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When to Use Price Comparison Valuation Methods

12 Aug When to Use Price Comparison Valuation Methods

Below are a few pointers for utilizing various Price Comparison Ratios when doing a corporate valuation:

Price/Earnings or Price/Gross Cash Flow

Consider using this method when:

  1. Reliable earnings/cash flow data is available for the subject company and comparative companies.”
  2. Current earnings/cash flow are expected to approximate future earnings cash flow.
  3. If valuing ,a controlling interest owners’ benefits can be reasonably estimated. (such benefits include compensation, perquisites, personal expenses paid by company.) , ‘
  4. Earnings/cash now for the subject company and comparative companies is significantly positive (that is, neither negative nor marginally positive).

Price/Revenue Method

Consider using this method when:

  1. Company revenue data is reliable
  2. Some relationship can be established between revenue and profitability among, comparative companies and the company being valued.•
  3. Revenue data is the only reliable income statement data available.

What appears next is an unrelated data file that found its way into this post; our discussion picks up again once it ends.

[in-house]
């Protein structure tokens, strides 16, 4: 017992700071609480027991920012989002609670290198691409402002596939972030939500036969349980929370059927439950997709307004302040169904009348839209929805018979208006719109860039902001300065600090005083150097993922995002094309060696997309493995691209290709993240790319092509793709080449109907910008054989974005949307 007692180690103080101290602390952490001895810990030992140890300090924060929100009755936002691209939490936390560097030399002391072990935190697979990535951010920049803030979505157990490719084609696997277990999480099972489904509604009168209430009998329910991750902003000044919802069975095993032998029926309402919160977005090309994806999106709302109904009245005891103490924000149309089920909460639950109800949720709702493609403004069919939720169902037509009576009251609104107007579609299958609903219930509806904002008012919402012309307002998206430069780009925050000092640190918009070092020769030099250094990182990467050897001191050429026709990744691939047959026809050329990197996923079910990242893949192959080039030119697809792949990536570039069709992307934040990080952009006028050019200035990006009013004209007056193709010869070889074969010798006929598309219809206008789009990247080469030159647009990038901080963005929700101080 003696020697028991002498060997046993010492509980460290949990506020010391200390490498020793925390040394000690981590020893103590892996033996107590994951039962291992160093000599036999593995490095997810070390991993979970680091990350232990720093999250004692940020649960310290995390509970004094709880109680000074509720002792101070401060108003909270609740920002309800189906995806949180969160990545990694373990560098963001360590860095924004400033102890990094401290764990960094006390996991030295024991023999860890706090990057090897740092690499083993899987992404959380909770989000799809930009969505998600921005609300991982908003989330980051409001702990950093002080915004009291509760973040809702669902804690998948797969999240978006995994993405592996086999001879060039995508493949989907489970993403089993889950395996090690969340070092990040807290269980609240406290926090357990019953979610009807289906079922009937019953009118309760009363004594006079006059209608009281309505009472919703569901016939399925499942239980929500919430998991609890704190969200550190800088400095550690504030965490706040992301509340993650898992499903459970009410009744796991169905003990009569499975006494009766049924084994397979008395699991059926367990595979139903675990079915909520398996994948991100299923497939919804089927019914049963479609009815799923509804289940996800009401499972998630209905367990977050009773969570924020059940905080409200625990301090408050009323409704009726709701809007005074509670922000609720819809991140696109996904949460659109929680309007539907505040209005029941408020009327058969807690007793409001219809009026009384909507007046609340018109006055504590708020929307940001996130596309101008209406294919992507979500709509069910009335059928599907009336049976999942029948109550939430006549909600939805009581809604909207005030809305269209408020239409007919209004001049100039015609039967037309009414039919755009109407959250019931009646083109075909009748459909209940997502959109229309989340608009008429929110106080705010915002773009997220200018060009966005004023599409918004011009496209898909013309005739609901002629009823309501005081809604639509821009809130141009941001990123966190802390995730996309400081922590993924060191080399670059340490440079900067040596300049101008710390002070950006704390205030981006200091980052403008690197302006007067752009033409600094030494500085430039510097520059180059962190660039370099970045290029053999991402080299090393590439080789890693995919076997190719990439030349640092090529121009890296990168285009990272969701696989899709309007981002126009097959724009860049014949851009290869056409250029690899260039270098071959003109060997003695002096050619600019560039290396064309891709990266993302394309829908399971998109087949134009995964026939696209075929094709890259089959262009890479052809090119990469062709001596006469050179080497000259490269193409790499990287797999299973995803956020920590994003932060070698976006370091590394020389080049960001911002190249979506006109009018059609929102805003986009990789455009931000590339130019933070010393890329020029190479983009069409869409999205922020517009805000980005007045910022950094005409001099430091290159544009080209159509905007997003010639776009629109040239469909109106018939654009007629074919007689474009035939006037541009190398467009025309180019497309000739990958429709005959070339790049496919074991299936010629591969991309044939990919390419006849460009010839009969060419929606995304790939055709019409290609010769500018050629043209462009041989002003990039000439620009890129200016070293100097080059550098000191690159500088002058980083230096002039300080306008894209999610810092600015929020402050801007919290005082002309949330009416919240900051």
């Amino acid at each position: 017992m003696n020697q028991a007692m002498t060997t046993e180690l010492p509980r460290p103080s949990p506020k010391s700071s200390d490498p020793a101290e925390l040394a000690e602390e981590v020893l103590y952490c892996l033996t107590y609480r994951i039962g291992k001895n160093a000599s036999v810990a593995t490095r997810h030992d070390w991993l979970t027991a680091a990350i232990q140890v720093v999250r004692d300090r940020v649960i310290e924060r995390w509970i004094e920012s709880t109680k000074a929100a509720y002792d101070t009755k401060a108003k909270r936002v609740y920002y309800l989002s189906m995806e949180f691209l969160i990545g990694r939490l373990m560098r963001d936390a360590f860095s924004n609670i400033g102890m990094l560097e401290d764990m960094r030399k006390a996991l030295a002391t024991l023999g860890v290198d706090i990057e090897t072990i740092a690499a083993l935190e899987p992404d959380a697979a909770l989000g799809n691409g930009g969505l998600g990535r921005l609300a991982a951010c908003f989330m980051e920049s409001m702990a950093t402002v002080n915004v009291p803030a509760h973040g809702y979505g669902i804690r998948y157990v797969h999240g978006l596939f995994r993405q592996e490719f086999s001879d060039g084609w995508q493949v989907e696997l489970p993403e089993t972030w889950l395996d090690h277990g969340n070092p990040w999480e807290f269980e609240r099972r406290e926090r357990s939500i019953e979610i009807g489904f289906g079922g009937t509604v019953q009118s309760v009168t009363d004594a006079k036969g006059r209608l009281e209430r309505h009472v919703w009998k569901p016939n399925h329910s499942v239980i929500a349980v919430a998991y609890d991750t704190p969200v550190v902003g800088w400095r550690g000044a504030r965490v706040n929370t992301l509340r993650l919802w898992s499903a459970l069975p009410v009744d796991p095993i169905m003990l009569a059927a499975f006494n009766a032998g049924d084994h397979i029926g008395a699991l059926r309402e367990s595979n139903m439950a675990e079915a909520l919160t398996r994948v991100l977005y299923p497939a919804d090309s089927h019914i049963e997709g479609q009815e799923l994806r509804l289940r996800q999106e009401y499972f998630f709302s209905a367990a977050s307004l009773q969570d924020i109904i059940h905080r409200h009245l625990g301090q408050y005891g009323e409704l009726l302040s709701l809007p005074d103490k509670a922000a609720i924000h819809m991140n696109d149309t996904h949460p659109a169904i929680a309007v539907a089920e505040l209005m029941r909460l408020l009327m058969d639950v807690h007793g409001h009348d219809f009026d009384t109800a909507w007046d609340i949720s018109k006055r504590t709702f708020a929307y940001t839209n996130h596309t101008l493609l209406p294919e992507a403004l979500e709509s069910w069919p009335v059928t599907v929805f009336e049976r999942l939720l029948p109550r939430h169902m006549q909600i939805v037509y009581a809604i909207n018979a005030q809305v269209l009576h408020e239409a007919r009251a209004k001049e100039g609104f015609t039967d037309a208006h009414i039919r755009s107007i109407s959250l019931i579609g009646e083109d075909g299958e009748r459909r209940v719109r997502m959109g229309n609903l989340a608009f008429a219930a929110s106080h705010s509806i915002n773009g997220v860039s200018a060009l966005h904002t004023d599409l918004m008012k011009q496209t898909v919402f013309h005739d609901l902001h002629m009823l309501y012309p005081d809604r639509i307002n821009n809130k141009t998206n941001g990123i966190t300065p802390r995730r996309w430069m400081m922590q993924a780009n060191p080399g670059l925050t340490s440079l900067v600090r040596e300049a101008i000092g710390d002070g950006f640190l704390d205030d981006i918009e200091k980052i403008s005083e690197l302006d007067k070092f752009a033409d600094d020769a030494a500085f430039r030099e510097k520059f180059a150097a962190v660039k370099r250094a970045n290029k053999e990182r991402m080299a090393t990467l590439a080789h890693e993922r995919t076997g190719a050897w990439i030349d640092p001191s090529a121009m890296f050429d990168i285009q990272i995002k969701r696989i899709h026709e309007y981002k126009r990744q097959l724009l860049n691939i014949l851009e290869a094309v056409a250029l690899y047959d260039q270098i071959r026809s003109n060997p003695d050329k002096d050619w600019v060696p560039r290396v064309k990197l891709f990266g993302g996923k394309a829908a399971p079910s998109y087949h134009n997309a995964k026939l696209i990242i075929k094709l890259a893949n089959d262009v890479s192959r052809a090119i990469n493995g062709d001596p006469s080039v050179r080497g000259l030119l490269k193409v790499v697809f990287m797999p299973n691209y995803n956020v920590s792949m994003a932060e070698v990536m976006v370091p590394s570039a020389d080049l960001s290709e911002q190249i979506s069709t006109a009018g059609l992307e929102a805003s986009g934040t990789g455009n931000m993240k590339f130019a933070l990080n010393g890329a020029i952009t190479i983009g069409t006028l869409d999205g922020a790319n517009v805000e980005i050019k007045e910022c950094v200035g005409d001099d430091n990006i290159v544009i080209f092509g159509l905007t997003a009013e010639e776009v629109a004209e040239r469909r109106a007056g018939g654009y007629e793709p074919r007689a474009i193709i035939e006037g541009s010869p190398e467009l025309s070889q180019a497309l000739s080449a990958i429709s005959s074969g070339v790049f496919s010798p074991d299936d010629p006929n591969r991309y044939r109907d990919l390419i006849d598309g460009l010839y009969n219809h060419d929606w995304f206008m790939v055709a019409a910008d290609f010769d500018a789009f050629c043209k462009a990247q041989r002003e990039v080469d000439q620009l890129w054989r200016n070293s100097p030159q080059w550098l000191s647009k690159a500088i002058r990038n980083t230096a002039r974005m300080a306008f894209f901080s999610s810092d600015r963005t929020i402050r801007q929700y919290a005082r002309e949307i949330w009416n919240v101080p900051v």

4. The company has an erratic earnings history.
  5. The subject company is a service business or other business with low variable costs and its industry is undergoing consolidation.
  6. Companies in the industry tend to have similar cost structures.
  7. Either (a) the company being valued pays a dividend directly, or (b) the company pays dividends through excess compensation, and the amount of those assumed dividends can be reasonably estimated.·

Price/Net Asset Valuation Method

Consider using this method when: 

  1. Public information is available for comparative companies’ net asset values.·
  2. Net asset values for both the subject company and comparatives are expected to be significantly positive (that is, not negative or marginally positive).·
  3. A significant portion 01 the company’s assets are composed 01 liquid assets or other investments (such as marketable securities, real estate investments, mineral rights).
  4. The ownership interest being valued is a minority (non-controlling) interest, but the other conditions for using the NAV (Net Asset Value) method are met
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Nate Nead
Nate Nead is a licensed investment banker and Principal at Deal Capital Partners, LLC which includes InvestmentBank.com and Crowdfund.co. Nate works works with middle-market corporate clients looking to acquire, sell, divest or raise growth capital from qualified buyers and institutional investors. He is the chief evangelist of the company's growing digital investment banking platform. Reliance Worldwide Investments, LLC a member of FINRA and SIPC and registered with the SEC and MSRB. Nate resides in Seattle, Washington.
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